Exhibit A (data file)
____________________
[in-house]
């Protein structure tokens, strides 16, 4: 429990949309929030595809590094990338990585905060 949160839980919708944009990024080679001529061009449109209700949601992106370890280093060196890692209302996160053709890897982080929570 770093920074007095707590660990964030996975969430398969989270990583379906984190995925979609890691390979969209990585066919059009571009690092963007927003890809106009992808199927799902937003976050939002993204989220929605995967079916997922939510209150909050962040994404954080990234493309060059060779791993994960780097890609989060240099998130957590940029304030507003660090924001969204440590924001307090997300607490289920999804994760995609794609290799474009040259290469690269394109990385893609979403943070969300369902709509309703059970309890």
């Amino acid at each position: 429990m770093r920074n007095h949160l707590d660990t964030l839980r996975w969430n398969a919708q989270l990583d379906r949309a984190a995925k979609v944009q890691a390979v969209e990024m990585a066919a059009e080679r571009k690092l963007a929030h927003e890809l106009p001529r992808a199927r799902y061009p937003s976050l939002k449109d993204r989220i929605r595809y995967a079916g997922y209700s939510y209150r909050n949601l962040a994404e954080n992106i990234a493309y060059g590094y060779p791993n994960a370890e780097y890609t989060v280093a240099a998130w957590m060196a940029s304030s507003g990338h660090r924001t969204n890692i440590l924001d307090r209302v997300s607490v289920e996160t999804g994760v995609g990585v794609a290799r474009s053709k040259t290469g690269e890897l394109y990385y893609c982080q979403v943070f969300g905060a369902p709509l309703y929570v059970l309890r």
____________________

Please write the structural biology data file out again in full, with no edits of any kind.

[in-house]
């Protein structure tokens, strides 16, 4: 429990949309929030595809590094990338990585905060 949160839980919708944009990024080679001529061009449109209700949601992106370890280093060196890692209302996160053709890897982080929570 770093920074007095707590660990964030996975969430398969989270990583379906984190995925979609890691390979969209990585066919059009571009690092963007927003890809106009992808199927799902937003976050939002993204989220929605995967079916997922939510209150909050962040994404954080990234493309060059060779791993994960780097890609989060240099998130957590940029304030507003660090924001969204440590924001307090997300607490289920999804994760995609794609290799474009040259290469690269394109990385893609979403943070969300369902709509309703059970309890």
């Amino acid at each position: 429990m770093r920074n007095h949160l707590d660990t964030l839980r996975w969430n398969a919708q989270l990583d379906r949309a984190a995925k979609v944009q890691a390979v969209e990024m990585a066919a059009e080679r571009k690092l963007a929030h927003e890809l106009p001529r992808a199927r799902y061009p937003s976050l939002k449109d993204r989220i929605r595809y995967a079916g997922y209700s939510y209150r909050n949601l962040a994404e954080n992106i990234a493309y060059g590094y060779p791993n994960a370890e780097y890609t989060v280093a240099a998130w957590m060196a940029s304030s507003g990338h660090r924001t969204n890692i440590l924001d307090r209302v997300s607490v289920e996160t999804g994760v995609g990585v794609a290799r474009s053709k040259t290469g690269e890897l394109y990385y893609c982080q979403v943070f969300g905060a369902p709509l309703y929570v059970l309890r």